The force on them is proportional to their mass, that's why the acceleration is agnostic of their mass.

Under Newtonian Gravity bodies are pulled at different rates towards the earth, and inertia slows them down to exactly the same rate of acceleration. Salviati explained it here:

An heavier body is attracted with a greater force (not energy!) and thus with greater acceleration, but inertia slows it down by an equal amount.

In other words Gravitational Mass = Inertial Mass

That's the coincidence in the paper about Einstein above.
Title: Re: Clarifications on UA
Post by: AllAroundTheWorld on July 03, 2019, 06:08:54 PM
I don’t actually understood Salviati’s post.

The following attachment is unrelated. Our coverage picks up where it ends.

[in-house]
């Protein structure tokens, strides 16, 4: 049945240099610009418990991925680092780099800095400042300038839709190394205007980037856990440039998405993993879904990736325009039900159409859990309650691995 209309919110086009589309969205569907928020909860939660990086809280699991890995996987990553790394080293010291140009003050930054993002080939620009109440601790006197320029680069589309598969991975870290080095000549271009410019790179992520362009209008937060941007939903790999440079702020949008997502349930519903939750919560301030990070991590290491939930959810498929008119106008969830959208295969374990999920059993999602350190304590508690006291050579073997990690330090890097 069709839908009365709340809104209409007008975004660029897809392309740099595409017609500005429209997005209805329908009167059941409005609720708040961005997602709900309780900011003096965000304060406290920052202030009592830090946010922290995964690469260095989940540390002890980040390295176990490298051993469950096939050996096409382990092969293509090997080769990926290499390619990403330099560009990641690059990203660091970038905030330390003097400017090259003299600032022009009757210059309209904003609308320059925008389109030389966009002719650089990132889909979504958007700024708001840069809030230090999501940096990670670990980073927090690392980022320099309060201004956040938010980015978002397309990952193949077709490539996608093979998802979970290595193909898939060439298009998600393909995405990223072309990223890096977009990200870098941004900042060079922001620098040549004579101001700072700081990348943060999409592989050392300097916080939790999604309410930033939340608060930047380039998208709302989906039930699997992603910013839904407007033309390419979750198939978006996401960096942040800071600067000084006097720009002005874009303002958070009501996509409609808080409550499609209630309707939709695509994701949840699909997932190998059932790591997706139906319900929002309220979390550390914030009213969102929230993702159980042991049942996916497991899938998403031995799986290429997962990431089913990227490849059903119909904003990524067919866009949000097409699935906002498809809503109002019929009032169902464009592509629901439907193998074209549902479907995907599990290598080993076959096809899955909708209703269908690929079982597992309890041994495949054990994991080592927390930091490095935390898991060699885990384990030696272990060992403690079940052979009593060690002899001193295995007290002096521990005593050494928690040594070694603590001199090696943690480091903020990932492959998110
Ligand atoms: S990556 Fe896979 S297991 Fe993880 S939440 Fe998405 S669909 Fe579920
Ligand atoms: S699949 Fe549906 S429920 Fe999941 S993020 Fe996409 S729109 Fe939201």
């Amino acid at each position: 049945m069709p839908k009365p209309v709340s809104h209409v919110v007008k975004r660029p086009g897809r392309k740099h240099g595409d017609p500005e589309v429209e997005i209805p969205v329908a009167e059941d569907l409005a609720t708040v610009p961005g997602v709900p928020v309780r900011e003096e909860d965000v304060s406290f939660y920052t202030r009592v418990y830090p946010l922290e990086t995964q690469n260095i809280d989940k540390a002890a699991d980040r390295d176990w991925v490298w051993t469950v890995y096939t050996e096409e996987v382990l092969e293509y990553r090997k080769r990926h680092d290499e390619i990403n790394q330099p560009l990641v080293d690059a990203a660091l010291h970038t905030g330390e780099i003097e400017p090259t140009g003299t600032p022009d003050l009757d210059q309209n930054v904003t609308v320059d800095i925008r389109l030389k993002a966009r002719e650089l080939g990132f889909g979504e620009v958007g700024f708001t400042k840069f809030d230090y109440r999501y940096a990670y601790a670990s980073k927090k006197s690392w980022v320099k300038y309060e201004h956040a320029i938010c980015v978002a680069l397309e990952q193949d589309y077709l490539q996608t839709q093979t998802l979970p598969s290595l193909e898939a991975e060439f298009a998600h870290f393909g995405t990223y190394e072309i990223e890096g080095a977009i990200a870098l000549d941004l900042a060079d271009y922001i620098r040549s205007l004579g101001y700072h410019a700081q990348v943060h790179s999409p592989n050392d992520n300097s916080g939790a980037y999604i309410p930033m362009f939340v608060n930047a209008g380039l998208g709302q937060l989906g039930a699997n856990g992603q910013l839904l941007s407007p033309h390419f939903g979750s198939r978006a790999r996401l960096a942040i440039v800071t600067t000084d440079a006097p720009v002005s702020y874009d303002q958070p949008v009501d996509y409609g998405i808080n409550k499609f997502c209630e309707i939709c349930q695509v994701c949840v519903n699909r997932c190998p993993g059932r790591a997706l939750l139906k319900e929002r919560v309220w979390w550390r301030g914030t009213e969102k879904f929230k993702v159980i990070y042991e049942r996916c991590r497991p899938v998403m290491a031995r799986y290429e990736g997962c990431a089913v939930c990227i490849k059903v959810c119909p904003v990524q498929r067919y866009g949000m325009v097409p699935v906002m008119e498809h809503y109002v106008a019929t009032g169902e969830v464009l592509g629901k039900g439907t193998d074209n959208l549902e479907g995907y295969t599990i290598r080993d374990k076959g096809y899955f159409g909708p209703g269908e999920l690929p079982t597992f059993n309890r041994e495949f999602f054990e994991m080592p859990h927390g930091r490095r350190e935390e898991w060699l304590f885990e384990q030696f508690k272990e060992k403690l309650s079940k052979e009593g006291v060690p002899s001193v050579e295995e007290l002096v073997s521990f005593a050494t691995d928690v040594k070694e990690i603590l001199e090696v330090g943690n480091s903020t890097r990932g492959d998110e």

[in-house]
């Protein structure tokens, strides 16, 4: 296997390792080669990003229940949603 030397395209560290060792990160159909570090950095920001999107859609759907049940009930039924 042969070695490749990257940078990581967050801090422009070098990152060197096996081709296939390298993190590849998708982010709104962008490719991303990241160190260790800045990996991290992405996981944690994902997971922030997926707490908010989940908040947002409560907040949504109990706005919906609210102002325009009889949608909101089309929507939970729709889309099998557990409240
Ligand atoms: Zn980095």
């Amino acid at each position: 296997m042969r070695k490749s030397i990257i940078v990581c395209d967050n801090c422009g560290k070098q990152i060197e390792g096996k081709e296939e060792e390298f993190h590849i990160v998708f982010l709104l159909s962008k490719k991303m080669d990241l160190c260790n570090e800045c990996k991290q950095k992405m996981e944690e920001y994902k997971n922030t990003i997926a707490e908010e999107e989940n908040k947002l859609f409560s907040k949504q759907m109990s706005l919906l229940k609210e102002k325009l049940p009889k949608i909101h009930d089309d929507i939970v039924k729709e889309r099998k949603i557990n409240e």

“He says a heavier body is attracted with a greater force and thus with greater acceleration

The bit in italics doesn’t make sense to me. The force required to accelerate a body of ‘m’ at a certain rate in proportional to m. Double the mass, double the force required to accelerate the body at the same rate.

But the force of gravity on an object is also proportional to m. Double the m, double the force of gravity acting on it from the earth (or any object).

It’s because both these things are proportional to ‘m’ that the acceleration is the same. Not clear what the issue is.
Title: Re: Clarifications on UA
Post by: Tom Bishop on July 03, 2019, 06:30:03 PM
Here is a source which says basically the same:

https://web.archive.org/web/20120320234442/http://www.physicsclassroom.com/Class/newtlaws/U2L3e.cfm

Quote
Free Fall Motion